Trophic Ecology of Cryptofauna

Studies of species interactions on coral reefs have primarily focused on fishes and corals that live conspicuously on the surface of the reef. However, the majority of the reef’s diversity comes from invertebrates and fishes that live embedded within the interstitial spaces of the reef, and we know little about the processes underlying the structure and stability of these more cryptic species. For example, a key group of fishes and decapods live embedded in the reef building coral Pocillopora. Many of these cryptic inhabitants are known coral mutualists that subsidize nutrients, clean the coral of sedimentation, and defend the coral from the predatory seastars. Our previous studies in this system suggest substantial context dependency to the degree of services provided by certain mutualists and that protective services vary with mutualist abundance. However, the processes that drive the structure and diversity of mutualist communities remain poorly understood. Here we experimentally test the hypothesis that predation promotes the diversity of mutualist reef cryptofauna. By quantifying the independent and combined effects of two predatory fishes on the abundance, diversity and composition of a diverse, but cryptic, coral reef fish and decapod community, we find strong effects of both predator density and identity on the abundance, diversity, and composition of resident organisms. Predators substantially altered the dynamics of coral-dwelling decapods (a poorly studied but extraordinarily beautiful and diverse guild). Our results suggest that predation on mutualist communities may have negative indirect effects on host coral’s ability to withstand increasing frequency and intensity of natural and anthropogenic stressors on coral reefs.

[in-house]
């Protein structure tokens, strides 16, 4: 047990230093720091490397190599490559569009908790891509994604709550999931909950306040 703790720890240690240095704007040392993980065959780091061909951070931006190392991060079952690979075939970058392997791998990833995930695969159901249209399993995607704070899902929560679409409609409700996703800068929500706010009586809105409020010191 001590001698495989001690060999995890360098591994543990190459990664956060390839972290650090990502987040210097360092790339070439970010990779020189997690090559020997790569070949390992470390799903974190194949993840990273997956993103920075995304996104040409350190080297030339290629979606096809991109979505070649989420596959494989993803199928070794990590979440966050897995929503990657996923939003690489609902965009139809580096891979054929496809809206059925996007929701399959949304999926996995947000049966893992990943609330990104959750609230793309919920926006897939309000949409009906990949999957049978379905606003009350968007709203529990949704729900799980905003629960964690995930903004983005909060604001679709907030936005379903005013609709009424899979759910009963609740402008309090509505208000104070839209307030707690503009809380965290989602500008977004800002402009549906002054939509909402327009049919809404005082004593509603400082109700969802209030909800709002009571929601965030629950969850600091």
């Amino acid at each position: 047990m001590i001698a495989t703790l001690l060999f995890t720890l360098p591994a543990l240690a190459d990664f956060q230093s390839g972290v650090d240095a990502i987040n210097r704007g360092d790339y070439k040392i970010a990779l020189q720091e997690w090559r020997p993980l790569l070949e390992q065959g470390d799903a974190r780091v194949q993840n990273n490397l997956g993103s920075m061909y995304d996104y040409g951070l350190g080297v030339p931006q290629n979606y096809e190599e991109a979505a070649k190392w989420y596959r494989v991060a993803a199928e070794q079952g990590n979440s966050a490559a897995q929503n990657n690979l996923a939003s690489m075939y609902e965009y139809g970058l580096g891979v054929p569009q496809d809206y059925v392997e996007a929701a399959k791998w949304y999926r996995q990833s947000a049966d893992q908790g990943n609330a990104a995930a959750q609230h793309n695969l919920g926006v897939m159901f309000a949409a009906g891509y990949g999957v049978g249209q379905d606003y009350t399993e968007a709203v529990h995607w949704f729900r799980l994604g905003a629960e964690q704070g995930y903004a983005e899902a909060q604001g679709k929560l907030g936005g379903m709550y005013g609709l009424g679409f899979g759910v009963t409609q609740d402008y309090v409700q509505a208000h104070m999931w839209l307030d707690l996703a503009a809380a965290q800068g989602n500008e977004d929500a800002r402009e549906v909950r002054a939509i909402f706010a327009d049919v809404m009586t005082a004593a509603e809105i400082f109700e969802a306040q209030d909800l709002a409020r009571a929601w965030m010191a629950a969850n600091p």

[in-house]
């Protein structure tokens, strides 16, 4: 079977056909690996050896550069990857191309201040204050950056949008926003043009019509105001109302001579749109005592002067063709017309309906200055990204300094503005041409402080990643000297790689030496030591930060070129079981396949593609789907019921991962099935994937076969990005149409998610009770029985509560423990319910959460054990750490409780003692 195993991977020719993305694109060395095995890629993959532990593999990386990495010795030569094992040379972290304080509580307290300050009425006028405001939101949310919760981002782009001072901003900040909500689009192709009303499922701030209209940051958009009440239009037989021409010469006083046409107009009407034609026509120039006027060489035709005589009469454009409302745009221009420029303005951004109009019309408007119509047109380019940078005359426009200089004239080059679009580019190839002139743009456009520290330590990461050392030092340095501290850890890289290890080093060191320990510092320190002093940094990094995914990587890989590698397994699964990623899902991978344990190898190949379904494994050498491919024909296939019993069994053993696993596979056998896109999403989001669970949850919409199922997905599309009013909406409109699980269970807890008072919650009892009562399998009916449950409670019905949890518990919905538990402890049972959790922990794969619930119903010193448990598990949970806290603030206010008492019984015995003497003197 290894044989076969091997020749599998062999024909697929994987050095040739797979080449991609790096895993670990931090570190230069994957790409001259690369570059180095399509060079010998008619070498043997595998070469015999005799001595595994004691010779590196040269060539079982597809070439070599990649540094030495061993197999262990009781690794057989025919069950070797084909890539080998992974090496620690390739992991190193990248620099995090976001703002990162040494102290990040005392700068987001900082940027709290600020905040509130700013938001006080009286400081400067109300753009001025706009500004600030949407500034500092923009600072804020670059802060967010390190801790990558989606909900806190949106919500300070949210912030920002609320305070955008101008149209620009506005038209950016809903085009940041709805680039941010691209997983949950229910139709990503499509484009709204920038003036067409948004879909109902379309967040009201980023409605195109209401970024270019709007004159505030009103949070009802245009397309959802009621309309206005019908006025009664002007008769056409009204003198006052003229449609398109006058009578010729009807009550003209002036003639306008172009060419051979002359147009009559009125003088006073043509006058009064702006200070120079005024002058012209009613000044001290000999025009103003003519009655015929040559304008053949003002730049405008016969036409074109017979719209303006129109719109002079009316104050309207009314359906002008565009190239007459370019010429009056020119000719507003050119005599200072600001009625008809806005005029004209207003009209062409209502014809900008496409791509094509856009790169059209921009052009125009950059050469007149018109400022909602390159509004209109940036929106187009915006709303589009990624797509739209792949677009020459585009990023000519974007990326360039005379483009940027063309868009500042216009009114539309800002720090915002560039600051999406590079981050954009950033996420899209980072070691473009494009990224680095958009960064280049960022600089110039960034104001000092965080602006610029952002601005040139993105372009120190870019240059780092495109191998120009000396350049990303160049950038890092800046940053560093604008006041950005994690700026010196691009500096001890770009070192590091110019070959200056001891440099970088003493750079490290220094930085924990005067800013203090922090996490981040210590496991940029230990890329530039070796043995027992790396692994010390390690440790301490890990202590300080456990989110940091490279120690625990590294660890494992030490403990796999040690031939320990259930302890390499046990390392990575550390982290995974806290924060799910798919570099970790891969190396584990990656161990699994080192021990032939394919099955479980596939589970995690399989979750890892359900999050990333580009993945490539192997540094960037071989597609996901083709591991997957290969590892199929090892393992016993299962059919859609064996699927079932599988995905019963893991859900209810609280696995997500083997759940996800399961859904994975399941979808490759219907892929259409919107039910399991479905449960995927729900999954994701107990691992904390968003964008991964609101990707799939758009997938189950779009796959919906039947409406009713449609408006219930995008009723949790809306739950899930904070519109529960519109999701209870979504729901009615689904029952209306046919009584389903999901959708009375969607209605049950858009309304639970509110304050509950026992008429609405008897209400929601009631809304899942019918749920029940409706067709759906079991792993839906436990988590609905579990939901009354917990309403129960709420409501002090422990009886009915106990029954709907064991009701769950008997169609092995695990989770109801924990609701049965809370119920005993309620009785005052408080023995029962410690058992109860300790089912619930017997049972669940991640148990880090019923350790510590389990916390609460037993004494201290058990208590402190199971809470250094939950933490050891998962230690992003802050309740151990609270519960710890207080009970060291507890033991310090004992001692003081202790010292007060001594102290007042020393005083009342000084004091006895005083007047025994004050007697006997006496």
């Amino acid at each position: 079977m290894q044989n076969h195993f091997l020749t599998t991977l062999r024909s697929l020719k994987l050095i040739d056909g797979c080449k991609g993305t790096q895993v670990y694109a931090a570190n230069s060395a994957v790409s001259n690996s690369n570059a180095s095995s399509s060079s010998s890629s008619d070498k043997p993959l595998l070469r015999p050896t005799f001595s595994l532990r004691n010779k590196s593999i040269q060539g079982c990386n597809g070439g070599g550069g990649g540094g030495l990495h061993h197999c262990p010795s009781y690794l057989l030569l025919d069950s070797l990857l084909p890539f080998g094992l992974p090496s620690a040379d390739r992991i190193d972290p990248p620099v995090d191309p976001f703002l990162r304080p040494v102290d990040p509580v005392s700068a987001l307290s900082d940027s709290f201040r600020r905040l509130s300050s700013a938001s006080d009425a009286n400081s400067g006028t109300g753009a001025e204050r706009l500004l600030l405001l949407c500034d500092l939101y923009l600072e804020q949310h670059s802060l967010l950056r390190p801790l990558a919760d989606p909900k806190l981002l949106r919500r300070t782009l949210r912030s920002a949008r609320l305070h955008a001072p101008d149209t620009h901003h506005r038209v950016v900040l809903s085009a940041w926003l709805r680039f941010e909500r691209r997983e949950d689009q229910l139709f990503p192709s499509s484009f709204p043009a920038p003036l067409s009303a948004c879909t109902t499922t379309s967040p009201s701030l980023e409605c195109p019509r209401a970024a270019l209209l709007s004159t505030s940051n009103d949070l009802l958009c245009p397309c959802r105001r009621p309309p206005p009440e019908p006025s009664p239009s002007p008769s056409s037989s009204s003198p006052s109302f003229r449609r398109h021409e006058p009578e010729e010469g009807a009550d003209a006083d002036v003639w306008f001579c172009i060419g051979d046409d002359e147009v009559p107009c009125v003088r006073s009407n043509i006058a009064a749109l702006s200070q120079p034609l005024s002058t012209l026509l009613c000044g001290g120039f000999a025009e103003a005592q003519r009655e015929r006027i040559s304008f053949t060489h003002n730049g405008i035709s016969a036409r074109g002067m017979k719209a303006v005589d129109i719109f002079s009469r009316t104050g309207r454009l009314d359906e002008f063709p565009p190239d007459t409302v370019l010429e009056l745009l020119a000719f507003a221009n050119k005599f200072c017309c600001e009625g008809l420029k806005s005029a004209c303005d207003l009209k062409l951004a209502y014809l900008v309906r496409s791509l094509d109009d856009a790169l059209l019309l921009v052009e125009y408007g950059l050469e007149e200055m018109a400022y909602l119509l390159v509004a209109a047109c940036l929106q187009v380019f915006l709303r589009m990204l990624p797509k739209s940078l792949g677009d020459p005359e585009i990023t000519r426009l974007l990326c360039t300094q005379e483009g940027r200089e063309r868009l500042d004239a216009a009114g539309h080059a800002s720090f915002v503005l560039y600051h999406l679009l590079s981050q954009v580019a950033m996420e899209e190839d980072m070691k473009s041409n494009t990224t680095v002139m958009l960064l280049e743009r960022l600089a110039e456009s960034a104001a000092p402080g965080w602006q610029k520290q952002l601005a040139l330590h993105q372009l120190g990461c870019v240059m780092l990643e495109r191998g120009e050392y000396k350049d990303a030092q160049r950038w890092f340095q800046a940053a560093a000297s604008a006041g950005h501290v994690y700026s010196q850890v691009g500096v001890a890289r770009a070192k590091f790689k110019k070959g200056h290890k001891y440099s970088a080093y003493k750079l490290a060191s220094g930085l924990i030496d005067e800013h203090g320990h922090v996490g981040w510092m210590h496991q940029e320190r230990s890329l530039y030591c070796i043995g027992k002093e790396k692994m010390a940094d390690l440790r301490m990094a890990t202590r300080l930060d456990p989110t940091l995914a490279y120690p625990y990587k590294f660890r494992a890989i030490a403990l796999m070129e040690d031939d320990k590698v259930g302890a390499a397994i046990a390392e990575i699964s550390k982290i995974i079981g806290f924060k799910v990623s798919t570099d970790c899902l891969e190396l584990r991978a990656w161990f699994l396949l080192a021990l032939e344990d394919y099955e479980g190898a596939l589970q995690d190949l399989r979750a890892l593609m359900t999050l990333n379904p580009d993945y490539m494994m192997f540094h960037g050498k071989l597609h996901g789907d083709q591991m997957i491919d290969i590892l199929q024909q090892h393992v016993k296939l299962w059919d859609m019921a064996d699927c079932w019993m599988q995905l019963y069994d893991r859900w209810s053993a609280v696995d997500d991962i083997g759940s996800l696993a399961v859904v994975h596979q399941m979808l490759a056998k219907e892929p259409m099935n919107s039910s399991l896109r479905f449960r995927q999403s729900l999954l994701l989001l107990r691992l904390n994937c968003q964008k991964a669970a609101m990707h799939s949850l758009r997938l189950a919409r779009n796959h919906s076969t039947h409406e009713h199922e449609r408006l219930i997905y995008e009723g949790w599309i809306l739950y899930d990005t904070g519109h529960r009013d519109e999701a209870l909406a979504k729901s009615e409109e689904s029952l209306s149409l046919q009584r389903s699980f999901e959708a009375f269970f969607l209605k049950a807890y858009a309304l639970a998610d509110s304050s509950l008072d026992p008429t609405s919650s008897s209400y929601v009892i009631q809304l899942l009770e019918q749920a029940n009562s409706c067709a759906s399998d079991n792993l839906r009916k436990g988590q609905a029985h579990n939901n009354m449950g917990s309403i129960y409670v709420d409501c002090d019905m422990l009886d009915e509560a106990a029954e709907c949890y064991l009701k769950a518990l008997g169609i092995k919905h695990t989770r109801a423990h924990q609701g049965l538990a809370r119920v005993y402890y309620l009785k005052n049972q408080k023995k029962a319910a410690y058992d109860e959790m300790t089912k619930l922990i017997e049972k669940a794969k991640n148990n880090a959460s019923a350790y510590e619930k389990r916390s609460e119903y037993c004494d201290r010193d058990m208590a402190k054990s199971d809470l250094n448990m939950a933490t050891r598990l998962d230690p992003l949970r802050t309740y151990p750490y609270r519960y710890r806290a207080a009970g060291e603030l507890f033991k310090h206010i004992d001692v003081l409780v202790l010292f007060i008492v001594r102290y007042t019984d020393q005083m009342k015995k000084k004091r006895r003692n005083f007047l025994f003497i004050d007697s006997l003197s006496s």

This manuscript is the newest in a series of studies that have examined the ecology of key mutualistic reef cryptofauna. Please check out our other papers that feature this same guild of symbionts.

Stier A.C., M.A. Gil, C.S. McKeon, S. Lemer, M. Leray, S.C. Mills, and C.W. Osenberg. 2012. Housekeeping mutualisms: do more symbionts facilitate host performance. PLoS ONE. 7(4): e32079PDF

McKeon C.S., Stier A.C., Boyer S.E., and Bolker BM. 2012.  Multiple Defender Effects: Synergistic coral defense by exosymbiotic crustaceans. Oecologia. 169:1095-1103. PDF

Stier A.C., McKeon C.S., Osenberg C.W. and J.S. Shima. 2010. Guard Crabs Alleviate Deleterious Effects of Vermetid Snails on a Branching Coral. Coral Reefs. 29 (4) 1019 – 1022. PDF

This paper is equally coauthored with Matthieu Leray (Smithsonian Institution). Download the paper here or e-mail me ( for a copy of the manuscript.

Adrian Stier